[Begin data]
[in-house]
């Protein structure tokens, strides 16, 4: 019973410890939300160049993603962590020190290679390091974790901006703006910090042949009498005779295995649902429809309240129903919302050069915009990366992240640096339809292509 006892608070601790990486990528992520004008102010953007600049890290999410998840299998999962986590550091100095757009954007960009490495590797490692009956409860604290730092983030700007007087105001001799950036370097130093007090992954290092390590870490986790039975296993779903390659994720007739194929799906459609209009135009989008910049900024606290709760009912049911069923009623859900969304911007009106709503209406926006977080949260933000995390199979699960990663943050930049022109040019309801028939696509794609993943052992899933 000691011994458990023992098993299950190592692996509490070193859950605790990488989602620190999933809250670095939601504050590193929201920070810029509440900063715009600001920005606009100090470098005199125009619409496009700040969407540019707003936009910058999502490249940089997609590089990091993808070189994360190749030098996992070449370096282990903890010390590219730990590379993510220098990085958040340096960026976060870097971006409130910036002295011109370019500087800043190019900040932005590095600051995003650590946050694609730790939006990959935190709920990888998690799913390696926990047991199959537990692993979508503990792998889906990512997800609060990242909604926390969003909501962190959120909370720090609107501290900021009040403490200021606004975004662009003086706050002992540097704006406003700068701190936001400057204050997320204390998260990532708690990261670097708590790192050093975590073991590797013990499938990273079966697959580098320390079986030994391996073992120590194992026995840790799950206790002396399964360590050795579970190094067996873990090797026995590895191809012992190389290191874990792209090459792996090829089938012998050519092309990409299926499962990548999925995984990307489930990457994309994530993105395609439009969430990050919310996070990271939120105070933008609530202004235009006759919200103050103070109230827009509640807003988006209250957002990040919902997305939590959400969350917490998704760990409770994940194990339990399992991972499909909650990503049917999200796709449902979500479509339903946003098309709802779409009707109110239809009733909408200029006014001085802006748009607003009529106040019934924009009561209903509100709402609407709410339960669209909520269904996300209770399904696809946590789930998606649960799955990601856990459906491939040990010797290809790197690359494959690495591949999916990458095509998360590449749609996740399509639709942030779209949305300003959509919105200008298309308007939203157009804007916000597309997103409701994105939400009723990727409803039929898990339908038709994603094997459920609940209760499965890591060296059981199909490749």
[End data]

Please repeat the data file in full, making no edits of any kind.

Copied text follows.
[in-house]
């Protein structure tokens, strides 16, 4: 019973410890939300160049993603962590020190290679390091974790901006703006910090042949009498005779295995649902429809309240129903919302050069915009990366992240640096339809292509 006892608070601790990486990528992520004008102010953007600049890290999410998840299998999962986590550091100095757009954007960009490495590797490692009956409860604290730092983030700007007087105001001799950036370097130093007090992954290092390590870490986790039975296993779903390659994720007739194929799906459609209009135009989008910049900024606290709760009912049911069923009623859900969304911007009106709503209406926006977080949260933000995390199979699960990663943050930049022109040019309801028939696509794609993943052992899933 000691011994458990023992098993299950190592692996509490070193859950605790990488989602620190999933809250670095939601504050590193929201920070810029509440900063715009600001920005606009100090470098005199125009619409496009700040969407540019707003936009910058999502490249940089997609590089990091993808070189994360190749030098996992070449370096282990903890010390590219730990590379993510220098990085958040340096960026976060870097971006409130910036002295011109370019500087800043190019900040932005590095600051995003650590946050694609730790939006990959935190709920990888998690799913390696926990047991199959537990692993979508503990792998889906990512997800609060990242909604926390969003909501962190959120909370720090609107501290900021009040403490200021606004975004662009003086706050002992540097704006406003700068701190936001400057204050997320204390998260990532708690990261670097708590790192050093975590073991590797013990499938990273079966697959580098320390079986030994391996073992120590194992026995840790799950206790002396399964360590050795579970190094067996873990090797026995590895191809012992190389290191874990792209090459792996090829089938012998050519092309990409299926499962990548999925995984990307489930990457994309994530993105395609439009969430990050919310996070990271939120105070933008609530202004235009006759919200103050103070109230827009509640807003988006209250957002990040919902997305939590959400969350917490998704760990409770994940194990339990399992991972499909909650990503049917999200796709449902979500479509339903946003098309709802779409009707109110239809009733909408200029006014001085802006748009607003009529106040019934924009009561209903509100709402609407709410339960669209909520269904996300209770399904696809946590789930998606649960799955990601856990459906491939040990010797290809790197690359494959690495591949999916990458095509998360590449749609996740399509639709942030779209949305300003959509919105200008298309308007939203157009804007916000597309997103409701994105939400009723990727409803039929898990339908038709994603094997459920609940209760499965890591060296059981199909490749």